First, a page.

Latest research on the "3x3 magic square of squares" problem

This page presents the most interesting studies on the Open problems 1 and 2 done after the publication of my article "Some notes on the magic squares of squares problem" in 2005. The two corresponding prizes are still to be won!

• \$100 prize offered by Martin Gardner since 1996, on problem 1
• 1,000 prize + a bottle of champagne since 2010 (was only 100 from 2005 to 2009), on my "easier" sub-problem 2 = enigma 1

If you want to study these two problems, I STRONGLY recommend that you first:

• read the above Mathematical Intelligencer paper,
• read these 5 earlier references (download the 5 PDF files from  to ): + Christian Boyer, + Andrew Bremner,  Duncan Buell
• see the PowerPoint presentation summarizing the paper and the above references < 2005
• and, of course, read the latest results in this page! From Ajai Choudhry, Randall Rathbun, Jean-Claude Rosa, Lee Morgenstern, Lucien Pech, Landon Rabern, Frank Rubin, Lee Sallows, Ant King, Mike Winkler, Tim S. Roberts, Mark Underwood, Paul Zimmermann, Paul Pierrat, FranÓois Thiriet, Terry Moriarty, Eddie Guttierez, Matt Parker with Brady Haran, Ben Asselstine.

Ajai Choudhry, India, constructed some 3x3 squares with 7 correct sums, their magic sums not being a square. For example:

 7656ý 14543ý 16764ý 18127ý 14916ý 264ý 12804ý 10824ý 16433ý

Interesting, because most of the 3x3 squares with 7 correct sums come from the Lucas family, in which the magic sum is a square. The first known example with a non-square magic sum was constructed by Michael Schweitzer (Fig MS4 of the M.I. article). It would be very interesting to find a parametric solution with a non-square magic sum, generating an infinite number of 3x3 squares. With such a new parametric solution, it should be easy to check mathematically if this family can or cannot produce a solution with 8 magic sums. The Lucas family is unfortunately proved unable to produce 8 magic sums.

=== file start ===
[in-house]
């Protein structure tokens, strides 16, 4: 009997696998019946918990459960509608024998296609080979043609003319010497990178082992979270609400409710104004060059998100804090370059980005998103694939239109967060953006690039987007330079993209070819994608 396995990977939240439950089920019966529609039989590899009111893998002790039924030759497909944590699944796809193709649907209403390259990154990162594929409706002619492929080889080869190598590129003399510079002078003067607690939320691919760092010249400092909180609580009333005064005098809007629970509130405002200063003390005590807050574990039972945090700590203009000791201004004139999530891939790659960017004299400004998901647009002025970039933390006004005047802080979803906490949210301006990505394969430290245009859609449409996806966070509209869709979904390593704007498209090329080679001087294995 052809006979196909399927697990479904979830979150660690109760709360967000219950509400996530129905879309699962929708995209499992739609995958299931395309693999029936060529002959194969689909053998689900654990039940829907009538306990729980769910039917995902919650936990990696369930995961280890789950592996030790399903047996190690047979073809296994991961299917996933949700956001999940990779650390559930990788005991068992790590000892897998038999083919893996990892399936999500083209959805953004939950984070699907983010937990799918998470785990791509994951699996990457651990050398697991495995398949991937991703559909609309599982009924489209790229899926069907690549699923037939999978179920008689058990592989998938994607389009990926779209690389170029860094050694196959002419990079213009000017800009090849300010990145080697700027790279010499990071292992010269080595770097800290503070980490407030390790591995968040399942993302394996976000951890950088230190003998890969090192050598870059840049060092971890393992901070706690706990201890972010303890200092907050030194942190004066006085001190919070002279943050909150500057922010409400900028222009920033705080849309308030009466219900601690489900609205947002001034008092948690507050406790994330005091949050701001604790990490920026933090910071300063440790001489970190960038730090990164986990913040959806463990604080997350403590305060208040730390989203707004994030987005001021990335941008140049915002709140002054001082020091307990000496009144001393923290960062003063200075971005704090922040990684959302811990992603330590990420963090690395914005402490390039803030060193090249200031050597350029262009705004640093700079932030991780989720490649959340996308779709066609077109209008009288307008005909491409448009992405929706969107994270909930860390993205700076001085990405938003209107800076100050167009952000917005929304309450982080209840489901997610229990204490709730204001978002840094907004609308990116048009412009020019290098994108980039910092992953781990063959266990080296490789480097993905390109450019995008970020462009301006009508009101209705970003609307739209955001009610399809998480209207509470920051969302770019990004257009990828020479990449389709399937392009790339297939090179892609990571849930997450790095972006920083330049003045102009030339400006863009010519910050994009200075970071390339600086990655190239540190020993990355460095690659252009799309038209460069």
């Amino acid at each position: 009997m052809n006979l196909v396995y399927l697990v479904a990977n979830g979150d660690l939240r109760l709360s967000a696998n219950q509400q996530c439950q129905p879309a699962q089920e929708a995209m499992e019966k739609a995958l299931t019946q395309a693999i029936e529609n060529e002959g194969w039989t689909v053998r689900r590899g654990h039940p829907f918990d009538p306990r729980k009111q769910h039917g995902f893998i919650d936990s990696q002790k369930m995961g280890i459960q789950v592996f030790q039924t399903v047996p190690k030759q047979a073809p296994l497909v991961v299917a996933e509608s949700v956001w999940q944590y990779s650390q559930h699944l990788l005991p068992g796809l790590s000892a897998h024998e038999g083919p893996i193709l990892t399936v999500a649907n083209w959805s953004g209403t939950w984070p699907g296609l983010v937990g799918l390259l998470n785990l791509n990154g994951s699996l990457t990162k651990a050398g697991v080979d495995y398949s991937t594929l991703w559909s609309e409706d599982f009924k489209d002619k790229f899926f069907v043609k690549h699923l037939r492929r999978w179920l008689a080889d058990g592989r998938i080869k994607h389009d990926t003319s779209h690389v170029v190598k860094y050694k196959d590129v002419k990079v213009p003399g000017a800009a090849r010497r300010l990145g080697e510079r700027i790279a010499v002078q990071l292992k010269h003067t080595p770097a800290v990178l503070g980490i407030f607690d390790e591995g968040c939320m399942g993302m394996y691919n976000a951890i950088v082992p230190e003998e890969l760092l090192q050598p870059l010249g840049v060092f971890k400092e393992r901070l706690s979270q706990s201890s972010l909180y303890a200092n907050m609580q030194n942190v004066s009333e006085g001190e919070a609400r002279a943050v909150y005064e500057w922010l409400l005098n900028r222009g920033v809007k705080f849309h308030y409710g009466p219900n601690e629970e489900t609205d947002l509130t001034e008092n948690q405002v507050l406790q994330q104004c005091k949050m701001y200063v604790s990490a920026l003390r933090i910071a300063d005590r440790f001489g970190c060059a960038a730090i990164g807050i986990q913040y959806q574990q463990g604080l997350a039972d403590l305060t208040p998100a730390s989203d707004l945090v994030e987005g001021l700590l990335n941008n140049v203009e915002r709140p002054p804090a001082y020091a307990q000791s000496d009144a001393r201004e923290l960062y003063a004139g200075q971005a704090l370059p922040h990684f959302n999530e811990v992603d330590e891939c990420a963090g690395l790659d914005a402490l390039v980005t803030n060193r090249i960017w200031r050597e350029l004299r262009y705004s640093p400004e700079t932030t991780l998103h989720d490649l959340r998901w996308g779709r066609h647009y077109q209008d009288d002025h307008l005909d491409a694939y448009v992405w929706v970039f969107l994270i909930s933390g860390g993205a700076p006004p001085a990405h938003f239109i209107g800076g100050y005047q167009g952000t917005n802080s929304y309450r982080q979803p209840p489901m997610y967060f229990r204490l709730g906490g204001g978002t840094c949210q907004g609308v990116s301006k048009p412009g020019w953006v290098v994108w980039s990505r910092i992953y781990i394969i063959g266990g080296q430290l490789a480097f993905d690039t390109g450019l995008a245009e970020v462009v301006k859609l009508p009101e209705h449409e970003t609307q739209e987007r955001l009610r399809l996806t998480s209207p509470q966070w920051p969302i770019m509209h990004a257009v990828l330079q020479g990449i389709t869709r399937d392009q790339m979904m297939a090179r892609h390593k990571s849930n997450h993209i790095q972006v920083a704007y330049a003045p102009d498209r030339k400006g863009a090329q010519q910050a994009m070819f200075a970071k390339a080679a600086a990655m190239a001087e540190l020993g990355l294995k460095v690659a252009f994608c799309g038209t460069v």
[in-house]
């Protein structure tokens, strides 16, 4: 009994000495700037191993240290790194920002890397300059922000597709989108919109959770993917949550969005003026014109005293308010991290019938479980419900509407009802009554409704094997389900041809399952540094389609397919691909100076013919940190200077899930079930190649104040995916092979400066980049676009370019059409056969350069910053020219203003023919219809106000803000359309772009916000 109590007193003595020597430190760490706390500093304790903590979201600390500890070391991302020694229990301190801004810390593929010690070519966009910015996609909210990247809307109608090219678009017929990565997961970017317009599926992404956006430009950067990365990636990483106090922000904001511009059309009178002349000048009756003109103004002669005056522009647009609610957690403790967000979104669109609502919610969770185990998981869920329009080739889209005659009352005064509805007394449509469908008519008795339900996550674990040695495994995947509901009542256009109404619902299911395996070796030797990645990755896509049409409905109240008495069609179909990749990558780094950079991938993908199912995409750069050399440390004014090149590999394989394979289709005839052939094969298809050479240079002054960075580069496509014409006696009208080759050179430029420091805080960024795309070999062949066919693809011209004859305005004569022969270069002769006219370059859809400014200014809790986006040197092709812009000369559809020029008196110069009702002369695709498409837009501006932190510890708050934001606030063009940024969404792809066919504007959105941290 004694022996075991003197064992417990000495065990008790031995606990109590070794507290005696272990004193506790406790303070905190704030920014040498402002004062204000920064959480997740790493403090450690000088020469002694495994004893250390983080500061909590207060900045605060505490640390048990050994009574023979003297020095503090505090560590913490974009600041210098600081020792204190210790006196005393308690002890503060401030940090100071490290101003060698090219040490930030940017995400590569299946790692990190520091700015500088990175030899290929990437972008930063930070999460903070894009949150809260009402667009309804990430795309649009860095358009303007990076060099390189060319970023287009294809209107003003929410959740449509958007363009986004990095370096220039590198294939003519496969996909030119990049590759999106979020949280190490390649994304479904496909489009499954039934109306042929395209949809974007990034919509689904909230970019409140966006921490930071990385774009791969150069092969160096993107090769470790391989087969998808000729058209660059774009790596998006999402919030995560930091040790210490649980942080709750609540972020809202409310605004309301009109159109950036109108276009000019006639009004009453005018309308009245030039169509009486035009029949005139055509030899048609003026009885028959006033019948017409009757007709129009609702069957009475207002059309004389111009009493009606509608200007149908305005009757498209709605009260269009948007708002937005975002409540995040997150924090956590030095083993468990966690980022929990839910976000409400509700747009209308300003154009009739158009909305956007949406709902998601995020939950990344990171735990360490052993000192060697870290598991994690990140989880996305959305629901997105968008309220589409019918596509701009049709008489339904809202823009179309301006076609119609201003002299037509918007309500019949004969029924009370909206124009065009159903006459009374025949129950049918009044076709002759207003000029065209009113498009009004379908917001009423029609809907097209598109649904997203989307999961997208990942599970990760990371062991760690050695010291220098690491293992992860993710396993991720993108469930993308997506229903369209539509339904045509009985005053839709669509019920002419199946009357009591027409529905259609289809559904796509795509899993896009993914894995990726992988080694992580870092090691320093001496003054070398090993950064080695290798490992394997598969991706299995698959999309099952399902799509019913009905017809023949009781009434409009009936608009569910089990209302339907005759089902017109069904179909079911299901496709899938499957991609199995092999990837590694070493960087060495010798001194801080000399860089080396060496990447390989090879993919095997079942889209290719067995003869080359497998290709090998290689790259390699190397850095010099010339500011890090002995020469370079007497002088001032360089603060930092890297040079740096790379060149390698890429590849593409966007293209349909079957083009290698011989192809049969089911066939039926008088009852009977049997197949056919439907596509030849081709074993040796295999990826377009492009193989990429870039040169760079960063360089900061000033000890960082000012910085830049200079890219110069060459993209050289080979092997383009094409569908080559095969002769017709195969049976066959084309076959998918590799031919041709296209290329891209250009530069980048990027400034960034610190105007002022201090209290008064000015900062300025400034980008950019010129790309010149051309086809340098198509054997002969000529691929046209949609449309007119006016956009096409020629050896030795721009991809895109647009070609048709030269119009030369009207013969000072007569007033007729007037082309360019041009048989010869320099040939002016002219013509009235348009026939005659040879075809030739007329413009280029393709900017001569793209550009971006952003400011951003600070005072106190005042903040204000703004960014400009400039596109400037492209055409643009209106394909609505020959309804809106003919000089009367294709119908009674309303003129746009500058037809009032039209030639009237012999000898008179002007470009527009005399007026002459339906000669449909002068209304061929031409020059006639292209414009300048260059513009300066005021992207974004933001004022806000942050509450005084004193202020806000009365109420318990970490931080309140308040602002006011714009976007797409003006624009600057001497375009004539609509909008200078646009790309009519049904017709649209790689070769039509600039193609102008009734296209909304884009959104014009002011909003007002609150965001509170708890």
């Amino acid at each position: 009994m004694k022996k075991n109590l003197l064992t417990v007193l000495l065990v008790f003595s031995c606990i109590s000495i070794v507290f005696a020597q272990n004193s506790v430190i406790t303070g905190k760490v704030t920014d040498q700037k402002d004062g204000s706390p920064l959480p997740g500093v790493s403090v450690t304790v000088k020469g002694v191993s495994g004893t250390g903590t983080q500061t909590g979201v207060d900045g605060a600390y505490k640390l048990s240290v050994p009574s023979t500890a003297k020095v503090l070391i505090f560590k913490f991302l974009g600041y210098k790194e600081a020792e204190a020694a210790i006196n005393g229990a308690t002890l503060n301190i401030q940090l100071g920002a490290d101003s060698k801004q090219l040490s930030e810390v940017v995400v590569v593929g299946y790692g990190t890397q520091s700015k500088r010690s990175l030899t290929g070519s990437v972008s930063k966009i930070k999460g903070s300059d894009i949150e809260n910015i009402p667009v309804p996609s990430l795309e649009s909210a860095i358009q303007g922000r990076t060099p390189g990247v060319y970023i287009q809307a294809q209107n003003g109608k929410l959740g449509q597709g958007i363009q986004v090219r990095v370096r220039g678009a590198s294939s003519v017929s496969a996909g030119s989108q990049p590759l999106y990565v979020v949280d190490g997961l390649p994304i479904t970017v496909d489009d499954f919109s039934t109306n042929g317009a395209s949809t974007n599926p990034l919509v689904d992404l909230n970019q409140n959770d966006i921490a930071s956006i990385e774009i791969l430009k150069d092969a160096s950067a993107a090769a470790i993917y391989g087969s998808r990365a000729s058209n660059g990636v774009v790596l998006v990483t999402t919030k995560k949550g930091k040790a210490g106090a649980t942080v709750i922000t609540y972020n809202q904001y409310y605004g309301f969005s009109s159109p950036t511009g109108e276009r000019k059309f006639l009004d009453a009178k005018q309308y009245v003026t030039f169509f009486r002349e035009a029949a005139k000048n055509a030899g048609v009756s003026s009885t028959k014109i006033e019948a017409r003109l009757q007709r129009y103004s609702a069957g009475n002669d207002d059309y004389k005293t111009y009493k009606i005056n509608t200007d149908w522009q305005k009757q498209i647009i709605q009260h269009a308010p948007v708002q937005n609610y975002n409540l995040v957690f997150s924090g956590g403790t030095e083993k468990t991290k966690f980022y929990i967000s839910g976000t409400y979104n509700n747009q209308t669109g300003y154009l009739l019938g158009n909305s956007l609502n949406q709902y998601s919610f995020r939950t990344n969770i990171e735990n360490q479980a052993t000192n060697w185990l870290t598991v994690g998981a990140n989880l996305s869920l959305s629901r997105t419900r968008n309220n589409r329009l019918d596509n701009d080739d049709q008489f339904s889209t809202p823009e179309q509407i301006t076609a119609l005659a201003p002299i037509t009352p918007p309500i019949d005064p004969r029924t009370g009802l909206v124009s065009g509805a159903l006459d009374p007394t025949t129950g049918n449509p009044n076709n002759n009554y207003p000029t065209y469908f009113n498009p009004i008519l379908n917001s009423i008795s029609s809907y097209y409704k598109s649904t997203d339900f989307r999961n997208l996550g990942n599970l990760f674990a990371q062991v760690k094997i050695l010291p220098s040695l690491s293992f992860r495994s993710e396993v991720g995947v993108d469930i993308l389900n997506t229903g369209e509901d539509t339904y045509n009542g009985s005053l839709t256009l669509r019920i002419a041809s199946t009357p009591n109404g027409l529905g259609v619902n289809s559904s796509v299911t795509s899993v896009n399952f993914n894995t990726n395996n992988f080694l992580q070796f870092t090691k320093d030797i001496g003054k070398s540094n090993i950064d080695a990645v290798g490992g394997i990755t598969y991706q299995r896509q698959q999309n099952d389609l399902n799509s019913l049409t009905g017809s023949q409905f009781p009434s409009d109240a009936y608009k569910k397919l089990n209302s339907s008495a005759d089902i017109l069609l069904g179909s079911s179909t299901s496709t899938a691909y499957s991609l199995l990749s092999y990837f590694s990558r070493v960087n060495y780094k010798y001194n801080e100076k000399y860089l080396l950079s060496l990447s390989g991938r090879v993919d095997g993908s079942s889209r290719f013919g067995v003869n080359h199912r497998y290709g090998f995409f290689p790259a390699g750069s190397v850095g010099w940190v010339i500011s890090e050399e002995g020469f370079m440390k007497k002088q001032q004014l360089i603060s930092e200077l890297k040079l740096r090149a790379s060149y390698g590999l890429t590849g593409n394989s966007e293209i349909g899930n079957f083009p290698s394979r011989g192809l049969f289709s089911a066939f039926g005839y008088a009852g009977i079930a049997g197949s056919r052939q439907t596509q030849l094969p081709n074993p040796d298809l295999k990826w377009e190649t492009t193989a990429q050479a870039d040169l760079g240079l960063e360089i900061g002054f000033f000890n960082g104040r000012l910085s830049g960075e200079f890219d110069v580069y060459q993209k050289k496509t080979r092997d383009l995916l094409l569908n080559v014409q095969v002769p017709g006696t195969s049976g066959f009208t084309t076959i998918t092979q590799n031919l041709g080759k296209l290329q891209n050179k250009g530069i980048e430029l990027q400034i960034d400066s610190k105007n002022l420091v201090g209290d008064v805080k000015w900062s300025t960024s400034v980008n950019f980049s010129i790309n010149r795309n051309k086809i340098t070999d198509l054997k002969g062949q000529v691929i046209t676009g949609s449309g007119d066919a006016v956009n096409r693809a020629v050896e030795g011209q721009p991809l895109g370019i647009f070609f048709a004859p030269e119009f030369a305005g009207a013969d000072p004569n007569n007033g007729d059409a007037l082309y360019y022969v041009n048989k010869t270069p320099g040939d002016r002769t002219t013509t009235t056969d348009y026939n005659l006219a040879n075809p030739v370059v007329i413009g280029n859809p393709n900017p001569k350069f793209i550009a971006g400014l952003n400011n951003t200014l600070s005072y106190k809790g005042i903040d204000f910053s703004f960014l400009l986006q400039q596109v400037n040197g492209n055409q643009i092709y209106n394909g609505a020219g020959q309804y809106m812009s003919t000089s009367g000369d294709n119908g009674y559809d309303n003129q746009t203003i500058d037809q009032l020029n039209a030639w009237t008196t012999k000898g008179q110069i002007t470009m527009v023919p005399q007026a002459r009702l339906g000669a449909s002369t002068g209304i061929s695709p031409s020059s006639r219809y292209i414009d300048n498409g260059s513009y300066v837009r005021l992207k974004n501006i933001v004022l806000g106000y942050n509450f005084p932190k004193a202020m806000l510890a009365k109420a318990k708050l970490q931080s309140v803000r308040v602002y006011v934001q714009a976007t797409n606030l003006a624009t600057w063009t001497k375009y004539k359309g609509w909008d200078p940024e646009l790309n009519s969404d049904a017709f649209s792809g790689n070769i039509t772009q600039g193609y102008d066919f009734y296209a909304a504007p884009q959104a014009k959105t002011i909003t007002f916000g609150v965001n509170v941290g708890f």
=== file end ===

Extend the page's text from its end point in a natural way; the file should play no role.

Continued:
Message from Randall Rathbun, USA, on the Open problem 2:

"I wore out the meccah high speed calculation cluster at Harvard University trying, but no success. Spent weeks running the code, but nothing more turned up than the 1 example that Dr Andrew Bremner found.
Quite discouraging, actually"

Several years before this problem 2, Randall already worked on Gardner's challenge (=our open problem 1). It was in 1999, look at:

Received November 5th, 13th, 23rd, 2006
Jean-Claude Rosa, France, constructed this 3x3 semi-magic square (with 6 correct sums) using only odd numbers. Interesting, because most of the 3x3 semi-magic squares use both odd and even numbers. Strange: in this smallest possible example, all the numbers used are squares of primes.